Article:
Sign up to receive email updates and to hear what's going on with our magazine!
The struggle of improving URL structure never ends, as discoveries and findings are made that negate the previous standards. The use of dashes and underscores in web addresses has always been a controversial topic, until Google recommended the hyphens over underscores in guidelines.
The content guideline states that
“The URL http://www.example.com/green-dress.html is much more useful to us than http://www.example.com/greendress.html. We recommend that you use hyphens (-) instead of underscores (_) in your URLs.”
In light of the above statement, most of the developers and marketers consider the issue resolved, whereas most of the programmers are still comfortable with the use of underscores. It might be that Google is more inclined to consider the ease of a layman rather than programmers that the dashes (-) are the preferred word separators in the URLs. The following are some of the justifications in support of what Google has finalized, as they have not given any explanation for it.
The recent advancement in technology is revolving around a common man. Generally, people are more familiar with a hyphen (or dash) than an underscore. So, if you want the customers to easily type the URL in the future, then the preferred link structure can be https://www.store.com/baby-garments rather than https://www.store.com/baby_garments. It can be regarded as a friendly URL. As you can see, a layman cannot recognize the underscore used in the second URL. All the shopping carts have a friendly urlstrtucure e.g. Magetno, Opencart. At the same time, some other shopping carts don’t have such structure e.g. PrestaShop where PrestaShop SEO friendly URL module is used to make it more user and search engine friendly.
The hyphen sign is also suggested because of its regular use in our written language, whereas underscore is a purely computer related sign. Users can easily type a minus sign between the words and reach you rather than pressing it with a combination of the shift button.
To enhance the readability of a user, word separators are used in the URLs. A keyword or phrase that is added to a link without any space is hard to read. For example, https://www.store.com/babygarments is quite ambiguous. If you need to separate the words, you can write it ‘baby garments’ and the URL will appear as https://www.store.com/baby%20garments. Though it splits the phrase, but compromises the readability of your web address.
Here again, you can compare the use of a dash, i.e. https://www.store.com/baby-garments which is more appealing, precise and easy to remember.
The readability of a URL is also tested for search engine robots. As the Google treats the dashes as word separators, the underscores are known as word joiners. For example, /toddlers_shoes/ is crawled as /toddlersshoes/, which is not a threat to search engine visibility but not recommended by marketers.
As far as SEO is concerned, previously the marketers found that Google may penalize the URL for the use of hyphens, which is not explicitly denied, as Matt Cutts – a senior software engineer working in Google – declared it in a post. You can read it in detail.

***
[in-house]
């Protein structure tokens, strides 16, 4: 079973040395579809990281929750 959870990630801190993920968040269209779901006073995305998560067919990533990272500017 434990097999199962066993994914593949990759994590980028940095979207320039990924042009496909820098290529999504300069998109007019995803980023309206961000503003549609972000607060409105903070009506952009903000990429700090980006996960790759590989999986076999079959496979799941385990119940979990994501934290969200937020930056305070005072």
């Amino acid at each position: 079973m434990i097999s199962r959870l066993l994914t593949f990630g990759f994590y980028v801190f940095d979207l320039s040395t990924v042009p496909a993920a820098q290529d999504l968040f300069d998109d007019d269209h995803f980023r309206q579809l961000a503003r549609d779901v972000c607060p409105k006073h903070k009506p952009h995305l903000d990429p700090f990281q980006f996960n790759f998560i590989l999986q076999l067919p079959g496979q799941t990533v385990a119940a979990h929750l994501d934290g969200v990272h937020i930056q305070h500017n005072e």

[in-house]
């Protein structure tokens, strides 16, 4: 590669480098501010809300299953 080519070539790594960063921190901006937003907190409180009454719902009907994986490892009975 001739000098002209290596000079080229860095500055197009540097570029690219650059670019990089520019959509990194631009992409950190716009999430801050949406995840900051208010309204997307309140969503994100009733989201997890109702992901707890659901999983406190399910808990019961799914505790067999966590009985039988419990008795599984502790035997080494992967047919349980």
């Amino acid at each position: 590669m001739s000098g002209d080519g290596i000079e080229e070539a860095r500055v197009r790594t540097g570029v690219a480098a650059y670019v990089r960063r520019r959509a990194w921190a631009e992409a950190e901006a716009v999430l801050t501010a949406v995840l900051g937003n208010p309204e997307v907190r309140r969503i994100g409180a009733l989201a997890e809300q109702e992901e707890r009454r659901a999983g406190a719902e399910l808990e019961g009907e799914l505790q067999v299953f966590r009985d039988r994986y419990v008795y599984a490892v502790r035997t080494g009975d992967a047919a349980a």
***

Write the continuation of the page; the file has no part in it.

So, there is nothing harmful in using the dashes in the URLs. In fact, these are preferred over underscores, and that both these special characters are dealt with separately. Most of the marketers recommend the use of dashes for effectively optimizing URLs.
According to the above discussion, for an underscore, the search bot may show https://www.store.com/baby_garments in the SERPs for a related query like ‘baby_garments’ or ‘babygarments,’ whereas for a hyphen, it ranks https://www.store.com/baby-garments against the keywords including the ‘baby’, ‘garments’, and ‘baby garments’.
Matt Cutts, who is a renowned software engineer at Google and considered an authentic source for about algorithmic changes and how the robots scan URLs. The debate started back in 2007 when he left an improper comment which promoted the perception among marketers, bloggers, and affiliates that underscores are considered as word separators.
Soon after the misconception, Matt rectified the whole thing in his blog and denied the fact that he has equated underscores with hyphens. It further stated that there is no need to switch domains to hyphenated URLs, whereas beginners shall start using hyphens as preferred word separators.
Following the same concept, he confirmed it in 2009 and 2010 in a video (https://www.youtube.com/watch?v=7Hk5uVv8JpM&feature=player_embedded). It clearly indicated that underscores are not among the word separators, and these can be replaced with hyphens for higher search engine visibility.
Finally, the debate concluded with Matt’s new video in 2011, which confirmed that hyphens play a vital role in structuring URLs for SEO, and that is true for a foreseeable future or until a major change occurs in search engine algorithms.
After going through the release of authentic information, there is no point inpicking underscore over hyphens,relying on self-projected ideas and perceptions. Any logic for readability and familiarity seems to be void when there is a definite answer from the industry experts.
Matt concluded that there is a difference of ranking between the two, which may be negligible for some experts, but it exists. And, that users, who have already established their businesses over the URLs that include underscores do not have to worry, because with 301 redirects that can avail the same link juice along with all the benefits associated with hyphenated URLs.